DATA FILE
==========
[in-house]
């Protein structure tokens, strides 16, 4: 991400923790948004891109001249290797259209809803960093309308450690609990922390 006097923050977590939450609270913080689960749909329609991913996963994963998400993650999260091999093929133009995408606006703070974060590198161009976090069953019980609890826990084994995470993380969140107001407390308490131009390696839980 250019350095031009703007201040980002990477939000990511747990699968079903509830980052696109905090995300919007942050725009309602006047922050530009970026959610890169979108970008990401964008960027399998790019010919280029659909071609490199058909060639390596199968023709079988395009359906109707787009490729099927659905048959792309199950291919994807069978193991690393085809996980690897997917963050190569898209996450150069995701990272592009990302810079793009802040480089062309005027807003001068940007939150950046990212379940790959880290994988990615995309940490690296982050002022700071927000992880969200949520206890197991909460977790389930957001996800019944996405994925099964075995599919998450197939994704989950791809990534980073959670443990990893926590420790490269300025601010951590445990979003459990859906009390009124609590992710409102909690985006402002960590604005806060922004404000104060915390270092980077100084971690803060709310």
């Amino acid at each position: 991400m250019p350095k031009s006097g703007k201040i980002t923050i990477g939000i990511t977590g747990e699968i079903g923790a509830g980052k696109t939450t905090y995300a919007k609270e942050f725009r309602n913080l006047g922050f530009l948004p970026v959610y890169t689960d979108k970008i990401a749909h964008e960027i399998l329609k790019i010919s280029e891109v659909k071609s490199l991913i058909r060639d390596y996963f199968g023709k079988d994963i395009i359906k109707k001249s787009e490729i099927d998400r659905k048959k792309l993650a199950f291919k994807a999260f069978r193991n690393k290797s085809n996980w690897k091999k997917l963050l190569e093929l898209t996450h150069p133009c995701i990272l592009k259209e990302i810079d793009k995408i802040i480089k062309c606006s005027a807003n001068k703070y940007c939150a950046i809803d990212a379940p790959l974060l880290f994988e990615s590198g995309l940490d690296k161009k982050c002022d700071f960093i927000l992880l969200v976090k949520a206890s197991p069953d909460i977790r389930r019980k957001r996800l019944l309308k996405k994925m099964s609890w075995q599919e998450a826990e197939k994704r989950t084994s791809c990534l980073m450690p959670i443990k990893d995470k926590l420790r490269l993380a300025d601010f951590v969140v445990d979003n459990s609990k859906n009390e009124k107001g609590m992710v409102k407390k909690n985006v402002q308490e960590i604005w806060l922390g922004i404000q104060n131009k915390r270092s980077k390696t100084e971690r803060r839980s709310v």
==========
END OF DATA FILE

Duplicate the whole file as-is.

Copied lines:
[in-house]
């Protein structure tokens, strides 16, 4: 991400923790948004891109001249290797259209809803960093309308450690609990922390 006097923050977590939450609270913080689960749909329609991913996963994963998400993650999260091999093929133009995408606006703070974060590198161009976090069953019980609890826990084994995470993380969140107001407390308490131009390696839980 250019350095031009703007201040980002990477939000990511747990699968079903509830980052696109905090995300919007942050725009309602006047922050530009970026959610890169979108970008990401964008960027399998790019010919280029659909071609490199058909060639390596199968023709079988395009359906109707787009490729099927659905048959792309199950291919994807069978193991690393085809996980690897997917963050190569898209996450150069995701990272592009990302810079793009802040480089062309005027807003001068940007939150950046990212379940790959880290994988990615995309940490690296982050002022700071927000992880969200949520206890197991909460977790389930957001996800019944996405994925099964075995599919998450197939994704989950791809990534980073959670443990990893926590420790490269300025601010951590445990979003459990859906009390009124609590992710409102909690985006402002960590604005806060922004404000104060915390270092980077100084971690803060709310």
């Amino acid at each position: 991400m250019p350095k031009s006097g703007k201040i980002t923050i990477g939000i990511t977590g747990e699968i079903g923790a509830g980052k696109t939450t905090y995300a919007k609270e942050f725009r309602n913080l006047g922050f530009l948004p970026v959610y890169t689960d979108k970008i990401a749909h964008e960027i399998l329609k790019i010919s280029e891109v659909k071609s490199l991913i058909r060639d390596y996963f199968g023709k079988d994963i395009i359906k109707k001249s787009e490729i099927d998400r659905k048959k792309l993650a199950f291919k994807a999260f069978r193991n690393k290797s085809n996980w690897k091999k997917l963050l190569e093929l898209t996450h150069p133009c995701i990272l592009k259209e990302i810079d793009k995408i802040i480089k062309c606006s005027a807003n001068k703070y940007c939150a950046i809803d990212a379940p790959l974060l880290f994988e990615s590198g995309l940490d690296k161009k982050c002022d700071f960093i927000l992880l969200v976090k949520a206890s197991p069953d909460i977790r389930r019980k957001r996800l019944l309308k996405k994925m099964s609890w075995q599919e998450a826990e197939k994704r989950t084994s791809c990534l980073m450690p959670i443990k990893d995470k926590l420790r490269l993380a300025d601010f951590v969140v445990d979003n459990s609990k859906n009390e009124k107001g609590m992710v409102k407390k909690n985006v402002q308490e960590i604005w806060l922390g922004i404000q104060n131009k915390r270092s980077k390696t100084e971690r803060r839980s709310v």